Automation of Knowledge Work
In the future, we will have more intelligent software systems to perform knowledge tasks. Eric Shmidt, the executive chairman of Google says that the major changes which will be brought by such intelligent software systems will be in form of how we connect with computers, thus looking at the brighter side of things.
As technologies like artificial intelligence and robotics progress by leaps and bounds, automation, it turns out, would just be a tipping point. In essence, the future of everything is automation. You would already have seen robots performing a slew of tasks without any human intervention – from cooking dishes and making coffee to mega-industrial operations. Automation is no longer limited to just the mundane iterative tasks but it is now going into augmenting workforce capabilities, in a significant way. Time and time again we come across reports that say how automation will replace the human workforce in the future to quite some extent, though not fully. Industries like manufacturing, banking, etc. are already embracing automation to usher in some much-needed productivity, safety, profitability, and quality. In the hyper-competitive ecosystem that we live in, automation brings connectivity and reliability. Another huge advantage of automation is that it improves accessibility and availability.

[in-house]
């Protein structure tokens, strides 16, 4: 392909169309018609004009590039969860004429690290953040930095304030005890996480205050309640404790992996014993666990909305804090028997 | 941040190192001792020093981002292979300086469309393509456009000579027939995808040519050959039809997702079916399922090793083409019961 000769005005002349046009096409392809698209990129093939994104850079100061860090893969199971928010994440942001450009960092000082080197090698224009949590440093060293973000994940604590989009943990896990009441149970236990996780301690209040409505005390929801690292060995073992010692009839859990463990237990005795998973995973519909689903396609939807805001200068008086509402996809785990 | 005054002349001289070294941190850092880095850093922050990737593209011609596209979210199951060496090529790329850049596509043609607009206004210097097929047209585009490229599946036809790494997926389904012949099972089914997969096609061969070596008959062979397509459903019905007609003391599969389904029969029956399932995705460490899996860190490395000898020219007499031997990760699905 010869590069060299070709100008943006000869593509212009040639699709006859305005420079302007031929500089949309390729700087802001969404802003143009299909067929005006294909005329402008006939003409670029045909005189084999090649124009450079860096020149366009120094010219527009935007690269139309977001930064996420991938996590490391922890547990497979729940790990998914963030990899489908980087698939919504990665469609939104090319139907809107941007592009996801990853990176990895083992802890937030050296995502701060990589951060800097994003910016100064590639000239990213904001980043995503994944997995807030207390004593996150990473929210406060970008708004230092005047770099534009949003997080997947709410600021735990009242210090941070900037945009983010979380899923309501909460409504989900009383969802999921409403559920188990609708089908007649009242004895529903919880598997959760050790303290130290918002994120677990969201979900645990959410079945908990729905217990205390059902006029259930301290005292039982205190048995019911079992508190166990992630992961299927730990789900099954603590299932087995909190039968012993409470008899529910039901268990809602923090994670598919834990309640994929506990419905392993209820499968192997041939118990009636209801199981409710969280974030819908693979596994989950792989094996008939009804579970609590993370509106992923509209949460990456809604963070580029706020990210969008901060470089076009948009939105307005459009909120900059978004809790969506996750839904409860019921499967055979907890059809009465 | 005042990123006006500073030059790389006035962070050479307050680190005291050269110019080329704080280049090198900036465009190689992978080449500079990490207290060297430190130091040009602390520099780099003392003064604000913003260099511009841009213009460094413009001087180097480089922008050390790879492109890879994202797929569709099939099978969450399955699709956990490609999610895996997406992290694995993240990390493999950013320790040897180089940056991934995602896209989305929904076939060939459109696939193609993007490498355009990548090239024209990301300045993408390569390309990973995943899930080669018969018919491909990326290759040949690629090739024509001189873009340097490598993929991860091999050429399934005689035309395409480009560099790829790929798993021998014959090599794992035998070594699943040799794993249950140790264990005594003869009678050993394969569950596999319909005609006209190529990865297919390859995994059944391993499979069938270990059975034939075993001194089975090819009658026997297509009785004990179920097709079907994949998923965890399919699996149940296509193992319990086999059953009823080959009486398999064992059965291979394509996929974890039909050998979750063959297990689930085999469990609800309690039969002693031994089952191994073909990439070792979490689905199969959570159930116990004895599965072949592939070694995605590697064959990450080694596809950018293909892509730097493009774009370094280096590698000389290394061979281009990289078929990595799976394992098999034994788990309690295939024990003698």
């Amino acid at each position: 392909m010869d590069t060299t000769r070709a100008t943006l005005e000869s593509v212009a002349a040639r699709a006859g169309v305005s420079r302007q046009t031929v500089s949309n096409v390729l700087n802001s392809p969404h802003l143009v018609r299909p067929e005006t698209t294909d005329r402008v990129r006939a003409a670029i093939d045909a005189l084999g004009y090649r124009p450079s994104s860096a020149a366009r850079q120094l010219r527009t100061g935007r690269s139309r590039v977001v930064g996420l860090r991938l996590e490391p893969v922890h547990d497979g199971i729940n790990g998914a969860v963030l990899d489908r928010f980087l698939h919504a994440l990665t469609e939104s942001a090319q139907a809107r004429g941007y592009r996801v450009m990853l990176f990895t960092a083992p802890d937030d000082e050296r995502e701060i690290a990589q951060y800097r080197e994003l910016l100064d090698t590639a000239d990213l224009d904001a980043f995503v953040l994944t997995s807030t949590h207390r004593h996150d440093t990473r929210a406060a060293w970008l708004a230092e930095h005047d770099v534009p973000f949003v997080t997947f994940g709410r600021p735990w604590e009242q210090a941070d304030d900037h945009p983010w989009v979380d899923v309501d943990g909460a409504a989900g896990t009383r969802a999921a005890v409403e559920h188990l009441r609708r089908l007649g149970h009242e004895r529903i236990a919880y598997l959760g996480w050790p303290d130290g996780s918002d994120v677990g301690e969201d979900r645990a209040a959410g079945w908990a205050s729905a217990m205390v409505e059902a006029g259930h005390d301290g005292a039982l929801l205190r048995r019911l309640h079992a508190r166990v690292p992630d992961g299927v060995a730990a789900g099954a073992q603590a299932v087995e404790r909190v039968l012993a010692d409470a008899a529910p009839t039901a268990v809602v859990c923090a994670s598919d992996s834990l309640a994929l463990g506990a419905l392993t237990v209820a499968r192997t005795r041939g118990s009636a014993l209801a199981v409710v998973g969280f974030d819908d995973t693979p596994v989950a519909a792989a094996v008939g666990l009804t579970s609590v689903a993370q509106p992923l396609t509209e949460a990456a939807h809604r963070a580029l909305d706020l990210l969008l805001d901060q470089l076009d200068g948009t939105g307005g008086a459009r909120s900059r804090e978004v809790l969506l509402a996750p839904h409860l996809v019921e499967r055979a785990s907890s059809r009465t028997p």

The Internet of Things or IoT as it is fondly called is a term laid down by Kevin Ashton in 2009. This defines an internet scenario where machines will communicate with other machines. Embedding sensors in all objects across the globe would allow these machine-readable identifiers to change our lives as we know them. The idea talks about forming an interconnected network that would include cost-effective sensors and actuators that collect data, monitor the actions, make decisions and optimize the process. Devices like these find usage in areas like manufacturing, health care, and mining. With every technology, there are certain risks involved – with IoT having billions of smart devices connected there is a very high-security threat.